We now implore all the Angels and Saints to intercede for us as we pray this Holy Novena to the Most Holy Face of Jesus and for the glory of the most Holy Trinity, Father, Son and Holy Spirit.
Through the merits of your precious blood and your Holy Face, O Jesus, grant us our petition, Pardon and Mercy.
Prayer to the Holy Trinity
Most Holy Trinity, Godhead indivisible, Father, Son and Holy Spirit, our first beginning and our last end. Since you have made us after your own image and likeness, grant that all the thoughts of our minds, all the words of our tongues, all the affections of our hearts and all our actions may be always conformed to your most Holy Will, so that after having seen you here on earth in appearances and in a dark manner by the means of faith, we may come at last to contemplate you face to face, in the perfect possession of you forever in paradise. Amen.
Pray one (1) Our Father, (3) Hail Mary’s, (1) Glory Be.
O Bleeding Face, O Face Divine, be every adoration Thine. (Three times)
Clean Monday-Traditional time for going to confession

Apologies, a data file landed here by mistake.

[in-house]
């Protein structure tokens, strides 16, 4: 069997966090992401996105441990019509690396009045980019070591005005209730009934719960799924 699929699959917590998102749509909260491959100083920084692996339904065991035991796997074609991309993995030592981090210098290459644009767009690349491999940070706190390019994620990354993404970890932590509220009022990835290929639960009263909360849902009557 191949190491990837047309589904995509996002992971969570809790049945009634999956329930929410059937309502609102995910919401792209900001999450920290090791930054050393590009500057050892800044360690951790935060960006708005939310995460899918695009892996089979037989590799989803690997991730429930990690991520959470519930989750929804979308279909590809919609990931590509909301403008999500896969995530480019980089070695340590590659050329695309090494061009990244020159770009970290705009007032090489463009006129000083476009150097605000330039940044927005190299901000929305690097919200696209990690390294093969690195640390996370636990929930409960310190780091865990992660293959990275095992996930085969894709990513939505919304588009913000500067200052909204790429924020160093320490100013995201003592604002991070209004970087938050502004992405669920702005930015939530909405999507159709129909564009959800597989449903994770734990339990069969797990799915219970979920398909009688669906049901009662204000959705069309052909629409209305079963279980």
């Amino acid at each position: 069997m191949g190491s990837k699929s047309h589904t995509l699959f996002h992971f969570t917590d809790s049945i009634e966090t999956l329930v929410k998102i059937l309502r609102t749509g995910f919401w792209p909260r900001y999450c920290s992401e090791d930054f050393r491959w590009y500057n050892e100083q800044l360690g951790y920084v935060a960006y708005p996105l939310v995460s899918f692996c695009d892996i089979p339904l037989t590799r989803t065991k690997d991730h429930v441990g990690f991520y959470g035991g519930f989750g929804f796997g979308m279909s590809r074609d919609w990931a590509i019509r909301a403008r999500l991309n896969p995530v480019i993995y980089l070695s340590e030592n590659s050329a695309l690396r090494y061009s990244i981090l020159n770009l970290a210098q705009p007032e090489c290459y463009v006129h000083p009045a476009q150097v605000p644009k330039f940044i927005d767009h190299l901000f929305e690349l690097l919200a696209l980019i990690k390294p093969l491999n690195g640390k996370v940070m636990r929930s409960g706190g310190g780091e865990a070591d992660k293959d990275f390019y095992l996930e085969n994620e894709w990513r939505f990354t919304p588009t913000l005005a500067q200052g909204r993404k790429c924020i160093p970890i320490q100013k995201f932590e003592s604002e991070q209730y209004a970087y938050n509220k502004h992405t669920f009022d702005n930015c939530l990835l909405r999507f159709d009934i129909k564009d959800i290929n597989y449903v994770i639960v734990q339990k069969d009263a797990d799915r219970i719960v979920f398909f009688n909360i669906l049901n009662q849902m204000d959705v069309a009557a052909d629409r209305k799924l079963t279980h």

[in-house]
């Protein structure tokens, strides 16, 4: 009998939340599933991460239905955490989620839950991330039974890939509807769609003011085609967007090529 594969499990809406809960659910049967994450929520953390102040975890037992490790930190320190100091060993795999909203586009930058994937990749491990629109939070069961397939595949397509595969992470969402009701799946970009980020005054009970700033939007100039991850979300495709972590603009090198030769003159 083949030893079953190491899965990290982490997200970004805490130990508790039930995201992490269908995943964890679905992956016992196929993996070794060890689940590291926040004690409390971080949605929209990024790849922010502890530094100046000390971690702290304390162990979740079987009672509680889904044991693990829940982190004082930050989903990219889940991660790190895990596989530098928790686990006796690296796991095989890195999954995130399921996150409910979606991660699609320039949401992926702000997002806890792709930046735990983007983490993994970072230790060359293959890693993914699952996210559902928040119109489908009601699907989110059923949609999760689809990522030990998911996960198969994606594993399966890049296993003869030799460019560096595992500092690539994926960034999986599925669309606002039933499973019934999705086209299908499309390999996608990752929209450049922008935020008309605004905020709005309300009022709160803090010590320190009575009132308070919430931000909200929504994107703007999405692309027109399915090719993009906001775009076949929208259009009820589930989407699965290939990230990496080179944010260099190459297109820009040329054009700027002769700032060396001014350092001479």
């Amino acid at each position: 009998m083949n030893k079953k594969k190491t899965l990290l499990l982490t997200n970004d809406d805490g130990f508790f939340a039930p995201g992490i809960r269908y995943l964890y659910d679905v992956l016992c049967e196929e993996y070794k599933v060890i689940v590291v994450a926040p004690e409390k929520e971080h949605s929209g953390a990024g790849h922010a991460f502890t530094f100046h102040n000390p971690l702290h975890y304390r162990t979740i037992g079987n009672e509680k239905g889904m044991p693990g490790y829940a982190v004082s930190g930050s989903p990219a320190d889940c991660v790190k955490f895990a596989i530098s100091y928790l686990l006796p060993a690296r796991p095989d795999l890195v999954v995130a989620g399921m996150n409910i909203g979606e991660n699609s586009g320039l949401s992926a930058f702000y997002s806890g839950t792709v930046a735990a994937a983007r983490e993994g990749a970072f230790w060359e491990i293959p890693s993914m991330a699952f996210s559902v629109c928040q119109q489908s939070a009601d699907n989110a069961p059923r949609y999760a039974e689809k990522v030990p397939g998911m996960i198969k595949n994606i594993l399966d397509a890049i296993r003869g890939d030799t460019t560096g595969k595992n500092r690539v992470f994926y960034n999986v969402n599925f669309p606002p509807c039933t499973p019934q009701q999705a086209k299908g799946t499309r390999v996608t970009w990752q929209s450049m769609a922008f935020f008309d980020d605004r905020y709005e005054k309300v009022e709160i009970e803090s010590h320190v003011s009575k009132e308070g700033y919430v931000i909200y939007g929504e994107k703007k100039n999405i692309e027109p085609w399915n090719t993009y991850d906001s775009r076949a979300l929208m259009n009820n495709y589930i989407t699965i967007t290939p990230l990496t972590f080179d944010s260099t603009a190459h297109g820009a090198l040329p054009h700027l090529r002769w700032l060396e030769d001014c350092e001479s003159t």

Clean Monday, also known as Pure Monday, Ash Monday, Monday of Lent or Green Monday, is the first day of Great Lent in the Eastern Orthodox Christian, Saint Thomas Christians of India and Eastern Catholic churches. It is a moveable feast that occurs at the beginning of the 7th week before Orthodox Easter Sunday. The common term for this day, "Clean Monday", refers to the leaving behind of sinful attitudes and non-fasting foods. It is sometimes called "Ash Monday", by analogy with Ash Wednesday (the day when the Western Churches begin Lent). The term is often a misnomer, as only a small subset of Eastern Catholic Churches practice the Imposition of Ashes. The Maronite Catholic Church and The Mar Thoma Nasranis of India-Syro-Malabar Catholic Church are notable amongst the Eastern rite that employs the use of ashes on this day. Liturgically, Clean Monday—and thus Lent itself—begins on the preceding (Sunday) night, at a special service called Forgiveness Vespers, which culminates with the Ceremony of Mutual Forgiveness, at which all present will bow down before one another and ask forgiveness. In this way, the faithful begin Lent with a clean conscience, with forgiveness, and with renewed Christian love. The entire first week of Great Lent is often referred to as "Clean Week", and it is customary to go to Confession during this week, and to clean the house thoroughly. The theme of Clean Monday is set by the Old Testament reading appointed to be read at the Sixth Hour (noon) on this day (Isaiah 1:1–20), which says, in part: